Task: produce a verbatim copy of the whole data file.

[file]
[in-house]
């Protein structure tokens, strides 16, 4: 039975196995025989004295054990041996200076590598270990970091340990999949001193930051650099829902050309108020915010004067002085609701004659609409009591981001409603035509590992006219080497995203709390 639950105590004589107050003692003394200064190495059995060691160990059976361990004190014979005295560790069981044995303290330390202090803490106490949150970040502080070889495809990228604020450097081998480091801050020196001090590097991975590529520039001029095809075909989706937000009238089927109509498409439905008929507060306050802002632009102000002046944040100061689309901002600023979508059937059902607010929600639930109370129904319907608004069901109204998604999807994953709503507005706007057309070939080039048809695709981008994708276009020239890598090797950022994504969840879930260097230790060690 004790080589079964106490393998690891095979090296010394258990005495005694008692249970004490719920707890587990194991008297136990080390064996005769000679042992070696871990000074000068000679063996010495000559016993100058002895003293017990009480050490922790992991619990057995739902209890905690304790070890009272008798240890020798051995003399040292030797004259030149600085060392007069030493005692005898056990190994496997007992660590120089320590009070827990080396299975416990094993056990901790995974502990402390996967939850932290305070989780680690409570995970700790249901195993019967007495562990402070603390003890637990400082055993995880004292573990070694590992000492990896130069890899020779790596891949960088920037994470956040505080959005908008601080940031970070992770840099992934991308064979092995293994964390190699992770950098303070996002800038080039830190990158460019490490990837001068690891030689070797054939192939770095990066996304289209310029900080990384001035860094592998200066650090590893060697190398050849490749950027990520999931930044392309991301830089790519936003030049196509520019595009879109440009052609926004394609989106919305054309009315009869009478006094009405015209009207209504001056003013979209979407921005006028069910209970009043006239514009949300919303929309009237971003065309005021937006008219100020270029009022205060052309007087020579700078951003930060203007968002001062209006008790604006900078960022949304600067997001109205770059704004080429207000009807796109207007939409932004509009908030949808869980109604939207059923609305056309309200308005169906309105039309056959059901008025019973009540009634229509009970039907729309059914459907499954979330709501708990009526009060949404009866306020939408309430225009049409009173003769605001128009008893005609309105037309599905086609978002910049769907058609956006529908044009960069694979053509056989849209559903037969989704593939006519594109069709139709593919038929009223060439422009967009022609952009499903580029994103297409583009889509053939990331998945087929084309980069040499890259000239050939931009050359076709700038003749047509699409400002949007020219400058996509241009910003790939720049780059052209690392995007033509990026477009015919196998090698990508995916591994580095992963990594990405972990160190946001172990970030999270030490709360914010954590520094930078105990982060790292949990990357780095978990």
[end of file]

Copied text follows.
[in-house]
């Protein structure tokens, strides 16, 4: 039975196995025989004295054990041996200076590598270990970091340990999949001193930051650099829902050309108020915010004067002085609701004659609409009591981001409603035509590992006219080497995203709390 639950105590004589107050003692003394200064190495059995060691160990059976361990004190014979005295560790069981044995303290330390202090803490106490949150970040502080070889495809990228604020450097081998480091801050020196001090590097991975590529520039001029095809075909989706937000009238089927109509498409439905008929507060306050802002632009102000002046944040100061689309901002600023979508059937059902607010929600639930109370129904319907608004069901109204998604999807994953709503507005706007057309070939080039048809695709981008994708276009020239890598090797950022994504969840879930260097230790060690 004790080589079964106490393998690891095979090296010394258990005495005694008692249970004490719920707890587990194991008297136990080390064996005769000679042992070696871990000074000068000679063996010495000559016993100058002895003293017990009480050490922790992991619990057995739902209890905690304790070890009272008798240890020798051995003399040292030797004259030149600085060392007069030493005692005898056990190994496997007992660590120089320590009070827990080396299975416990094993056990901790995974502990402390996967939850932290305070989780680690409570995970700790249901195993019967007495562990402070603390003890637990400082055993995880004292573990070694590992000492990896130069890899020779790596891949960088920037994470956040505080959005908008601080940031970070992770840099992934991308064979092995293994964390190699992770950098303070996002800038080039830190990158460019490490990837001068690891030689070797054939192939770095990066996304289209310029900080990384001035860094592998200066650090590893060697190398050849490749950027990520999931930044392309991301830089790519936003030049196509520019595009879109440009052609926004394609989106919305054309009315009869009478006094009405015209009207209504001056003013979209979407921005006028069910209970009043006239514009949300919303929309009237971003065309005021937006008219100020270029009022205060052309007087020579700078951003930060203007968002001062209006008790604006900078960022949304600067997001109205770059704004080429207000009807796109207007939409932004509009908030949808869980109604939207059923609305056309309200308005169906309105039309056959059901008025019973009540009634229509009970039907729309059914459907499954979330709501708990009526009060949404009866306020939408309430225009049409009173003769605001128009008893005609309105037309599905086609978002910049769907058609956006529908044009960069694979053509056989849209559903037969989704593939006519594109069709139709593919038929009223060439422009967009022609952009499903580029994103297409583009889509053939990331998945087929084309980069040499890259000239050939931009050359076709700038003749047509699409400002949007020219400058996509241009910003790939720049780059052209690392995007033509990026477009015919196998090698990508995916591994580095992963990594990405972990160190946001172990970030999270030490709360914010954590520094930078105990982060790292949990990357780095978990």